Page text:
This story of the disappearing “lumber” freighter just keeps getting stranger and stranger, as this excerpt from the Moscow Times shows. At least we know that it wasn’t a completely inside job – even though Russian officials are still acting awful cagey, NATO did assist them in tracking the ship down? So one would assume that if the government were playing a role in a supposed arms trafficking transaction, which seems like the most plausible explanation, they probably wouldn’t have to ask for help.
Yet the official version of what transpired is fraught with inconsistencies, prompting observers to suggest that Russian authorities are trying to cover up a smuggling or trafficking operation.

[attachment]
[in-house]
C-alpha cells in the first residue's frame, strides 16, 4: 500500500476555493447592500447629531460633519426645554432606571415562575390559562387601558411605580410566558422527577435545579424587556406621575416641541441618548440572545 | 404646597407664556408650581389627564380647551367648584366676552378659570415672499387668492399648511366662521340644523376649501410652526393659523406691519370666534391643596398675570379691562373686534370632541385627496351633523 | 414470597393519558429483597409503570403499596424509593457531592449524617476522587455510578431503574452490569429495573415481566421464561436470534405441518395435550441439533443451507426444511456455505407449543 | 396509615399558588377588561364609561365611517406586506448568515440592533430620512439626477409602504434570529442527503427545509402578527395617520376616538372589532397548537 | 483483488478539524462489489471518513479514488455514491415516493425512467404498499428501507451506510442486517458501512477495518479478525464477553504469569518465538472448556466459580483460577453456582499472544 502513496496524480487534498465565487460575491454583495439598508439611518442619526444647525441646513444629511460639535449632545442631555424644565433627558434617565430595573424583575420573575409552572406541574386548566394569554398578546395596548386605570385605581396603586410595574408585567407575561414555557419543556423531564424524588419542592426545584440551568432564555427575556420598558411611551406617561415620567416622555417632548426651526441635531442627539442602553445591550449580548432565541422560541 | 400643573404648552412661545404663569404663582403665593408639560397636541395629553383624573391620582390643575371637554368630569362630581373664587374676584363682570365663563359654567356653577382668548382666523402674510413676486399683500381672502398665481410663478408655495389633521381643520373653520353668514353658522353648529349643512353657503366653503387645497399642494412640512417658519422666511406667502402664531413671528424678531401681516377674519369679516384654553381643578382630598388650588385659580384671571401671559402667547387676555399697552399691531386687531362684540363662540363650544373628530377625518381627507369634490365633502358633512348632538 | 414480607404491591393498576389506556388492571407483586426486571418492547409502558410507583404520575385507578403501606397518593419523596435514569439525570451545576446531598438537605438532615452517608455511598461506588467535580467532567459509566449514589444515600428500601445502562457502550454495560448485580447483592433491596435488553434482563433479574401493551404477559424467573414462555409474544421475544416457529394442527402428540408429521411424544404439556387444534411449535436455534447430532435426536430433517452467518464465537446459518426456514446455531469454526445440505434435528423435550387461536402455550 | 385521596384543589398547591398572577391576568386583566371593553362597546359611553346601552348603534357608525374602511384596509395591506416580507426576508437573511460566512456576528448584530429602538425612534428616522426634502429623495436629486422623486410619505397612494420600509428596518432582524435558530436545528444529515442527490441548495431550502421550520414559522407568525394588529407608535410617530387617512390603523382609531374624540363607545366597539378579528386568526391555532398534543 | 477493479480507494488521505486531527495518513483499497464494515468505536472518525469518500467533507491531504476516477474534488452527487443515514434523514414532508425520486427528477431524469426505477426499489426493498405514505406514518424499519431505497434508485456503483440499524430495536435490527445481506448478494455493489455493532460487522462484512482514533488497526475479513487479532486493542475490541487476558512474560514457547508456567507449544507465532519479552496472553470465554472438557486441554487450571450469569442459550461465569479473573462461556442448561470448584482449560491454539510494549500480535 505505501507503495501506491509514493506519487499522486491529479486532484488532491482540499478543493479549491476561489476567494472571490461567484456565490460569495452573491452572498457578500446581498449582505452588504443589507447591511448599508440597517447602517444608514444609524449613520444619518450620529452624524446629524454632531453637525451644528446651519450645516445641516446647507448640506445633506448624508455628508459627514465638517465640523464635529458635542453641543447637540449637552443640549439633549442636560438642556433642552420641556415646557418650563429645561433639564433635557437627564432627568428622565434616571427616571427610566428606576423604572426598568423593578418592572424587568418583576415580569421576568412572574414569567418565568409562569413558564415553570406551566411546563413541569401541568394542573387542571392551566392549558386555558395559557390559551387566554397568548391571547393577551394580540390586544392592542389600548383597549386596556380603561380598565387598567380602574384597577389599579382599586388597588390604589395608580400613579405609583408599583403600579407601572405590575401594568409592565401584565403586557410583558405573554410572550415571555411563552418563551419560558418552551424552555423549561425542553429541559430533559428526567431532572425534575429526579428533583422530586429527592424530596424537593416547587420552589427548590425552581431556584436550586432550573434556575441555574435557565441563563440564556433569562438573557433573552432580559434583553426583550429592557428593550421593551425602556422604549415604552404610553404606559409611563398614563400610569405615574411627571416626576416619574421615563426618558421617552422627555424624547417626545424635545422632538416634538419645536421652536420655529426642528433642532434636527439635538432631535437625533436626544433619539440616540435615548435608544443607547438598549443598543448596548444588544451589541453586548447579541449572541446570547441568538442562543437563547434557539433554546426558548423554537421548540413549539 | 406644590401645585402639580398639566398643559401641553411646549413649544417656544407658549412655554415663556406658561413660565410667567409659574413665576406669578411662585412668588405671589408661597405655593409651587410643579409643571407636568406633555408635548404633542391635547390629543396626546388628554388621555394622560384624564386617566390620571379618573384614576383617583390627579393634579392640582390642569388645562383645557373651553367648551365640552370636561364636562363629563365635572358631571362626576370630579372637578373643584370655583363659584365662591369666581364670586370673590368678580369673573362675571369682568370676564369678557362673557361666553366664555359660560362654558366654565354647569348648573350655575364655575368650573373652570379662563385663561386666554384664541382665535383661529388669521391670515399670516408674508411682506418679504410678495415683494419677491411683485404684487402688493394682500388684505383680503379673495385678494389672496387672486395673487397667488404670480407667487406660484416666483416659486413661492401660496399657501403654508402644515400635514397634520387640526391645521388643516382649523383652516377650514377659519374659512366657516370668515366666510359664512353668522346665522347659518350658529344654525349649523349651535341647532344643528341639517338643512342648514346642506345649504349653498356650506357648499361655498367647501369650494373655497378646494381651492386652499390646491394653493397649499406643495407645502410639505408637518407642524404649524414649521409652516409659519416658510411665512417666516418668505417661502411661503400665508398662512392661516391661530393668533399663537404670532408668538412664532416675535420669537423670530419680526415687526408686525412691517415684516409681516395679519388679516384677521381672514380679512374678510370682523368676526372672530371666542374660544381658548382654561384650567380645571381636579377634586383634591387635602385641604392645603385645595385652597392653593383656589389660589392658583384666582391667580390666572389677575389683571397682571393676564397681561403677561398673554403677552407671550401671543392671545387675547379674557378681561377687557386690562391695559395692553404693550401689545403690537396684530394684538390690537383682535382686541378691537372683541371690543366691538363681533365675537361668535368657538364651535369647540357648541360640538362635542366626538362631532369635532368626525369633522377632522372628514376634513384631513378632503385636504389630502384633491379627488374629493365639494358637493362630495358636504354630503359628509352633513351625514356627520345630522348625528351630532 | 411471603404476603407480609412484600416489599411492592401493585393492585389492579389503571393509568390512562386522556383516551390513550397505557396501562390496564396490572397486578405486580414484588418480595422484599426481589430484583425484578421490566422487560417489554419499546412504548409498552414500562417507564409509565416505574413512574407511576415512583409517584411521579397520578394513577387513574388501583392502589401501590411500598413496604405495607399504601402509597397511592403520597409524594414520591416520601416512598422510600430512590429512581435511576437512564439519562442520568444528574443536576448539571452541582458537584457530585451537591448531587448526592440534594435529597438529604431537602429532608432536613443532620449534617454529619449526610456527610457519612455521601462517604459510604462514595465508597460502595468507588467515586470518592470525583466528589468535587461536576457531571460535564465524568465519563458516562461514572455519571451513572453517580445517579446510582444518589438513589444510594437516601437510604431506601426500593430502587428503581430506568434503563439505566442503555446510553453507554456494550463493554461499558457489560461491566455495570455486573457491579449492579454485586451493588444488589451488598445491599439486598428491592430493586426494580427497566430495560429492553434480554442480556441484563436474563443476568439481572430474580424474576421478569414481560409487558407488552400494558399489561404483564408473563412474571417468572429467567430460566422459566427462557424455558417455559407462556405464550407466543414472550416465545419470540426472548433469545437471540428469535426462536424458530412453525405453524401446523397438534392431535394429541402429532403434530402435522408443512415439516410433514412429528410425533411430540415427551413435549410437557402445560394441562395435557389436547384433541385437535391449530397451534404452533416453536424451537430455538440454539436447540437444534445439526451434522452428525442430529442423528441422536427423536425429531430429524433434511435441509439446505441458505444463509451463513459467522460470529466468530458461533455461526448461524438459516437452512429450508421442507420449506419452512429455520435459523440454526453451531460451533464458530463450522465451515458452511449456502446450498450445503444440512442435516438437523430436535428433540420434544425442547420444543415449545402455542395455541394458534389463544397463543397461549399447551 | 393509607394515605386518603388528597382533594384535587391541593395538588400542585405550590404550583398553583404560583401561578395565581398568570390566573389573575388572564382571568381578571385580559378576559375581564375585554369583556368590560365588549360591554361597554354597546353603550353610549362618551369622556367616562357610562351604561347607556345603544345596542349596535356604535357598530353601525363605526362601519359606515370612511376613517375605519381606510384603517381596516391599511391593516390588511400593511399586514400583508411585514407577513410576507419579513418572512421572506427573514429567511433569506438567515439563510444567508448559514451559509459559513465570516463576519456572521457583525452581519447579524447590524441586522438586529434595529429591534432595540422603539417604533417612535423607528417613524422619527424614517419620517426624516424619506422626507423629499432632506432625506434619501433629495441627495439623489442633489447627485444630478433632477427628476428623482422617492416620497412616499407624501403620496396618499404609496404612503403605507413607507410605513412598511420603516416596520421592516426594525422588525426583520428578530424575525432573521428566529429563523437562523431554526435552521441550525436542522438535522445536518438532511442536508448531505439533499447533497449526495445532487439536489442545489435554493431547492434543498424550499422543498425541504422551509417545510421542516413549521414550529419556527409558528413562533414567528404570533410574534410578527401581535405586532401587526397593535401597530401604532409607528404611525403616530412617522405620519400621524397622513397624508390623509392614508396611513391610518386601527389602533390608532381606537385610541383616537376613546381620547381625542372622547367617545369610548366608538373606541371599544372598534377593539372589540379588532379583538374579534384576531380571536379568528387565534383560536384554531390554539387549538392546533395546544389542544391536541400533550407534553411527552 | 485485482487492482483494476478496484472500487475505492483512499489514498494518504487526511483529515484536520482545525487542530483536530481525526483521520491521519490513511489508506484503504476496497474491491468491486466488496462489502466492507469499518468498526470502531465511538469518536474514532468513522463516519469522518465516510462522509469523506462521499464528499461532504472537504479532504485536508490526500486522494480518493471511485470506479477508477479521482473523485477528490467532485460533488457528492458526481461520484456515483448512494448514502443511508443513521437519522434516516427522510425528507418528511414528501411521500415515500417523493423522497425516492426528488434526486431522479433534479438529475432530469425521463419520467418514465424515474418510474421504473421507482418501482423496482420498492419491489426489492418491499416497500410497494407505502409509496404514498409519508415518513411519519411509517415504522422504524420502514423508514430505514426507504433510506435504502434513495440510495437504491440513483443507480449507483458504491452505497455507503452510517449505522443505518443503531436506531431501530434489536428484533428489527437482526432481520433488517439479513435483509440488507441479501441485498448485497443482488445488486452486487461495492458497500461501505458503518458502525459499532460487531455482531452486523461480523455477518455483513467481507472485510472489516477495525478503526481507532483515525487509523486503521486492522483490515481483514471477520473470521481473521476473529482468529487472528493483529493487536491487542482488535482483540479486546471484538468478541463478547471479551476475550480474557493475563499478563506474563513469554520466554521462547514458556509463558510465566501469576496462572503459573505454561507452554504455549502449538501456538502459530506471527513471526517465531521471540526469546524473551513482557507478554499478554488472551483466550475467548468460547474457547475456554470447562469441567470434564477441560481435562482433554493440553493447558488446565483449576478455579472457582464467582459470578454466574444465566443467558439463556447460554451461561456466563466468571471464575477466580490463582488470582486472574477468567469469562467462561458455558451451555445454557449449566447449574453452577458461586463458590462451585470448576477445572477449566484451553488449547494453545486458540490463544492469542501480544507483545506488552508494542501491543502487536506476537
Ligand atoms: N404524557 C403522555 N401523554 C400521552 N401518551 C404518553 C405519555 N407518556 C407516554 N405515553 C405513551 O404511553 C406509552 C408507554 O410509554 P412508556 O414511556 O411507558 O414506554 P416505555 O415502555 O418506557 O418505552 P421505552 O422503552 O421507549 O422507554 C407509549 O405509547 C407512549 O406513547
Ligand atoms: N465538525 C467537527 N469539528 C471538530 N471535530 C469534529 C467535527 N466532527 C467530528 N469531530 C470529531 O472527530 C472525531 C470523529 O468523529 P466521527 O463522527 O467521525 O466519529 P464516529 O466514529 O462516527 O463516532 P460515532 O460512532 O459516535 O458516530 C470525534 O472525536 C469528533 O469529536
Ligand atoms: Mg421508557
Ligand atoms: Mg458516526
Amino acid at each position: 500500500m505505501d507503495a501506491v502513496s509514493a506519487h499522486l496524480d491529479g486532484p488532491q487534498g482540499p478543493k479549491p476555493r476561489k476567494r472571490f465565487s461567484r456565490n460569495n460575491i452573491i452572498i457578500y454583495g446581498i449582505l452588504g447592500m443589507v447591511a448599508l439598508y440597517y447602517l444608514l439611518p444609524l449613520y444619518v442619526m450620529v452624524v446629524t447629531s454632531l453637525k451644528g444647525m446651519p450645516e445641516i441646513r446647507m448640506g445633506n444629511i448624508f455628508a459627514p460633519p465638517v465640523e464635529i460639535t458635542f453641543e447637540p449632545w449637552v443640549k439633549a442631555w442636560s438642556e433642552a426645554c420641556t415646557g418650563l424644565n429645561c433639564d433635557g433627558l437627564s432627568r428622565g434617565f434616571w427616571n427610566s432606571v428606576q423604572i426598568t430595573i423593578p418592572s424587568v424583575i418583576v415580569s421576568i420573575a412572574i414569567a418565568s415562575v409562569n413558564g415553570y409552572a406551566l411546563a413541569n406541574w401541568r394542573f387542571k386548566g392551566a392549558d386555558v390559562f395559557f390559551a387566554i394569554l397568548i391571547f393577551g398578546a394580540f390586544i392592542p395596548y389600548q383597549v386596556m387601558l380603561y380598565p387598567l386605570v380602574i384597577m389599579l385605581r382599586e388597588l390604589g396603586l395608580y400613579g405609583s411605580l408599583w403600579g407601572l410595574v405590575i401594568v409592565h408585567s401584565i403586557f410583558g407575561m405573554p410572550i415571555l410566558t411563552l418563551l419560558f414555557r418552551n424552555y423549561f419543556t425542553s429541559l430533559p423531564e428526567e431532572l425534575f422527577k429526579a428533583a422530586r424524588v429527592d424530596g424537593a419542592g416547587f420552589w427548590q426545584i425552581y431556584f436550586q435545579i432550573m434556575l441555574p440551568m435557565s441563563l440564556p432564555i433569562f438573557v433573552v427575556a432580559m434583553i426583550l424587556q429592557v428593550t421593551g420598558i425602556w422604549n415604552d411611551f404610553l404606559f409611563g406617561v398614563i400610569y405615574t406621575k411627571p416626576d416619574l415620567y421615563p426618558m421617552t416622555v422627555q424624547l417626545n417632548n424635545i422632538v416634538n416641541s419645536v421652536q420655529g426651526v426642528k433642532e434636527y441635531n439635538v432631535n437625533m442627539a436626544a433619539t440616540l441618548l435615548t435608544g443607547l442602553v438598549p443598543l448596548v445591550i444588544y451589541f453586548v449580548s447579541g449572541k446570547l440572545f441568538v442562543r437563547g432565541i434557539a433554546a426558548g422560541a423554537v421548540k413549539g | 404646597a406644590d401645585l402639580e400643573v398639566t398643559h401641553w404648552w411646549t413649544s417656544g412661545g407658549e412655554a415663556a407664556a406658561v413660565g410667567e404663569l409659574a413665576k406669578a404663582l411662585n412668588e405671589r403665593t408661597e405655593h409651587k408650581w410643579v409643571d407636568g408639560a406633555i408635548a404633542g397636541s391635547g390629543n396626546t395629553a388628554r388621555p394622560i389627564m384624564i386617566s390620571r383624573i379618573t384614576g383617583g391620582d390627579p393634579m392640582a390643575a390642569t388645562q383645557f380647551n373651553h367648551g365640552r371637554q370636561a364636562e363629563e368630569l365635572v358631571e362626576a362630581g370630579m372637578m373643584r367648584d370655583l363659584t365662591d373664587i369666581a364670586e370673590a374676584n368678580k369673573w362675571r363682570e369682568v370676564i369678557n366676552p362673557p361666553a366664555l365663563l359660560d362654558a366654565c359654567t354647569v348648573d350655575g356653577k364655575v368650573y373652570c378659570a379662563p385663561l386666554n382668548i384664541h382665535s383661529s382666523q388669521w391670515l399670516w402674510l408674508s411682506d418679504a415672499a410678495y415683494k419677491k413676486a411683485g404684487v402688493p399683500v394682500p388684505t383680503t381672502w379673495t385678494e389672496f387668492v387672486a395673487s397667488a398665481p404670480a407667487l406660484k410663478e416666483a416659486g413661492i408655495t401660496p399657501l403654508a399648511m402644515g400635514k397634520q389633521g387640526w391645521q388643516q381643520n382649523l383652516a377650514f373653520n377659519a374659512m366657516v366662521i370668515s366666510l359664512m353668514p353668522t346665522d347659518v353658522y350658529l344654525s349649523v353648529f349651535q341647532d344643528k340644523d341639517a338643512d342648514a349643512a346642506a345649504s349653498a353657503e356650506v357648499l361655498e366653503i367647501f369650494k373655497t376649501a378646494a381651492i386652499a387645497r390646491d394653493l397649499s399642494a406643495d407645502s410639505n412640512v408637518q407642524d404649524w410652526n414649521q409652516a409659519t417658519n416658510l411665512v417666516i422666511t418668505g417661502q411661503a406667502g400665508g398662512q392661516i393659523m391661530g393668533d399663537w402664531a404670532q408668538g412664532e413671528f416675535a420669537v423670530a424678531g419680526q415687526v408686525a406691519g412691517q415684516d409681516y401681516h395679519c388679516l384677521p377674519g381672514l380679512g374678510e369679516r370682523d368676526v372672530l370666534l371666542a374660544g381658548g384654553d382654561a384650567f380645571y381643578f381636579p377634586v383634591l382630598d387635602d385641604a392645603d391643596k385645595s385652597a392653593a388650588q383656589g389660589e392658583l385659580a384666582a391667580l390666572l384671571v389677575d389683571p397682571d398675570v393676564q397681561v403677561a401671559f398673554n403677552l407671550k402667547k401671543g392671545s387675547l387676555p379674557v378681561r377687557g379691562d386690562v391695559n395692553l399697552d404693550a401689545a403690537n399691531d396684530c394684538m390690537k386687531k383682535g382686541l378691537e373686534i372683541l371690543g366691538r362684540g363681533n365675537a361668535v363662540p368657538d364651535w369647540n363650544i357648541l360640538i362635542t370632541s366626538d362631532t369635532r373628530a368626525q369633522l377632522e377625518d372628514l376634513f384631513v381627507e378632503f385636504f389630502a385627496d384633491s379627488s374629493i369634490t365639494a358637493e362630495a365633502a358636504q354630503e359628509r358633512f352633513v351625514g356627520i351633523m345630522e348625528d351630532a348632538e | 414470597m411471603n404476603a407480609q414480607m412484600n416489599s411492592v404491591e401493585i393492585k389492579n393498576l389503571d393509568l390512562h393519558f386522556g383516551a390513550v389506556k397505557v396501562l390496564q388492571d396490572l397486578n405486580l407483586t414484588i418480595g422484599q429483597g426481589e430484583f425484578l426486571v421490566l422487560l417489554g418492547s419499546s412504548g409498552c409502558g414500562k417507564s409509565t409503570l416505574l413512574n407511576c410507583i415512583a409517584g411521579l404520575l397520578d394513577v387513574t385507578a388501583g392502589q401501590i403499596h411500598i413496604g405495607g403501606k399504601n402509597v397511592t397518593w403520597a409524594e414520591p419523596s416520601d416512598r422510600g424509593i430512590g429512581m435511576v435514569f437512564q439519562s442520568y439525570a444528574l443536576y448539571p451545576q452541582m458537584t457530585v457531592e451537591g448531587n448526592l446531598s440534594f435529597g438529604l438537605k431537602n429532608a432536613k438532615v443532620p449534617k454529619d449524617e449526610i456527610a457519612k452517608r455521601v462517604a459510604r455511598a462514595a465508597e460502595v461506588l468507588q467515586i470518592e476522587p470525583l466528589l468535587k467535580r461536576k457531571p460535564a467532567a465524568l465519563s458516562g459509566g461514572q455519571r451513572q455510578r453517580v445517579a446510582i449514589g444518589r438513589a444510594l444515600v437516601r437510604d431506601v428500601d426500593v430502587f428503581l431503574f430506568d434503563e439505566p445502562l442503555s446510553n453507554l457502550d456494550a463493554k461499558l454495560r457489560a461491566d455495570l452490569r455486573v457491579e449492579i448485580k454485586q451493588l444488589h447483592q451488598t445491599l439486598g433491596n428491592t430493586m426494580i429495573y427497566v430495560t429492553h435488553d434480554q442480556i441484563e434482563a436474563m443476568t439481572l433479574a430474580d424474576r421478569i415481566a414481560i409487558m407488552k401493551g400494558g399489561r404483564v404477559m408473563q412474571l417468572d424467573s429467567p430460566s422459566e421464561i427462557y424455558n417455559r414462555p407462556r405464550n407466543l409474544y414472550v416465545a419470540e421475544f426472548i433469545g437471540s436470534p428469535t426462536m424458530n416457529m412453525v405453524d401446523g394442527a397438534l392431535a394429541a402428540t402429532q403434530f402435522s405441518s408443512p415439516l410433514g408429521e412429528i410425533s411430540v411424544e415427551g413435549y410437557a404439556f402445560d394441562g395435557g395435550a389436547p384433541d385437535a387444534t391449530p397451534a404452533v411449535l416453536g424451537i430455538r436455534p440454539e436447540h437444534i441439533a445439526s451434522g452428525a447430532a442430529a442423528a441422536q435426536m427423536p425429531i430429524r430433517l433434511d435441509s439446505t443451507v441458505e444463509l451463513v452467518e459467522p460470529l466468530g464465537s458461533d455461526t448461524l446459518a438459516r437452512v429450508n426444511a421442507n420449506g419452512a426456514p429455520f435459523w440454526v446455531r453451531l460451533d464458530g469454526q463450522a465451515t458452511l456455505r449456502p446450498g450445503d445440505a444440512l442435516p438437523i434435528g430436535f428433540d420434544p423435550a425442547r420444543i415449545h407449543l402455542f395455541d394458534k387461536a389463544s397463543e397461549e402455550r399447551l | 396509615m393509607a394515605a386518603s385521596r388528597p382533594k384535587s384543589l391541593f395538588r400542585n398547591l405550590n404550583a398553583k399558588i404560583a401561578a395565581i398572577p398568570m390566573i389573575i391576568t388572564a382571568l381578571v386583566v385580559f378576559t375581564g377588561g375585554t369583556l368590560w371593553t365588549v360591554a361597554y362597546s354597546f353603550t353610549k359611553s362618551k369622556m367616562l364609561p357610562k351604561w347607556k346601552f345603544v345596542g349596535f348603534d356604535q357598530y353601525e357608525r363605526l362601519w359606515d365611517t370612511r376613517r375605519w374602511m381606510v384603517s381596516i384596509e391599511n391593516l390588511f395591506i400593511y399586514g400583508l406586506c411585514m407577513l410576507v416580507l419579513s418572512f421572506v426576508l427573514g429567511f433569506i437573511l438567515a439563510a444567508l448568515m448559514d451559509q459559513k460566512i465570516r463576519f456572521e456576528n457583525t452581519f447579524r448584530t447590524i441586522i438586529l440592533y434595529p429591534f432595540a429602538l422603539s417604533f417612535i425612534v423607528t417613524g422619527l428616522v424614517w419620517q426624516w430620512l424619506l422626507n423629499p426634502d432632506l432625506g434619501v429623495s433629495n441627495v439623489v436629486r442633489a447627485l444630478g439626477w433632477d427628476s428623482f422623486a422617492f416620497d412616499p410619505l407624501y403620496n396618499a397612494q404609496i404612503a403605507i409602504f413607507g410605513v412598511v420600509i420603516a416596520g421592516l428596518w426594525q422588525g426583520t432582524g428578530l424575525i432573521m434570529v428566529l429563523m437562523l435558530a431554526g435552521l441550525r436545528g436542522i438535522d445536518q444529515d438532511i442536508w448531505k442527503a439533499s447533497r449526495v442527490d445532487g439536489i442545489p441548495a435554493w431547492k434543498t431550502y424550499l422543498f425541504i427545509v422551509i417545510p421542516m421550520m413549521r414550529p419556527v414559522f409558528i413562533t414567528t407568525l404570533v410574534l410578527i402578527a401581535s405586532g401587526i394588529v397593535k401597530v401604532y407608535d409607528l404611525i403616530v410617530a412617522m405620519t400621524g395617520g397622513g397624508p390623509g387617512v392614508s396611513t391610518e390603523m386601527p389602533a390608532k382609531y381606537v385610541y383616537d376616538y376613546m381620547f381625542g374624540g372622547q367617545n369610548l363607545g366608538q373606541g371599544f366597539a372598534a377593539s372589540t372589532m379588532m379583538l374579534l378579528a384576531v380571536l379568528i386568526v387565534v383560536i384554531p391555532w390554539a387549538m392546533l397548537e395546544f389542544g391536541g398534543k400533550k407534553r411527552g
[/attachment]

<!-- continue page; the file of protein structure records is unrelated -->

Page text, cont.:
When Swedish police first said the ship had been hijacked near the island of Gotland on July 24, they cited the crew as saying masked men had bound and beat them before fleeing in a high-speed boat.
Yet Defense Minister Anatoly Serdyukov said Monday that the same hijackers — four Estonians, two Latvians and two Russians — were found on the ship off West Africa and they surrendered without a shot being fired. (…)
Tarmo Kouts, an Estonian lawmaker and former commander of theEstonian armed forces, said that the “strange story” surrounding theship could only be explained by illegal arms trade.
“You can easily hide an alley of cruise missiles under a lumberstockpile,” Kouts told the Postimees newspaper in comments publishedWednesday.
Writing in Wednesday’s issue, Moscow Times columnist Yulia Latyninaspeculated that the vessel was secretly shipping arms via Algeria to arogue state like Iran or Syria.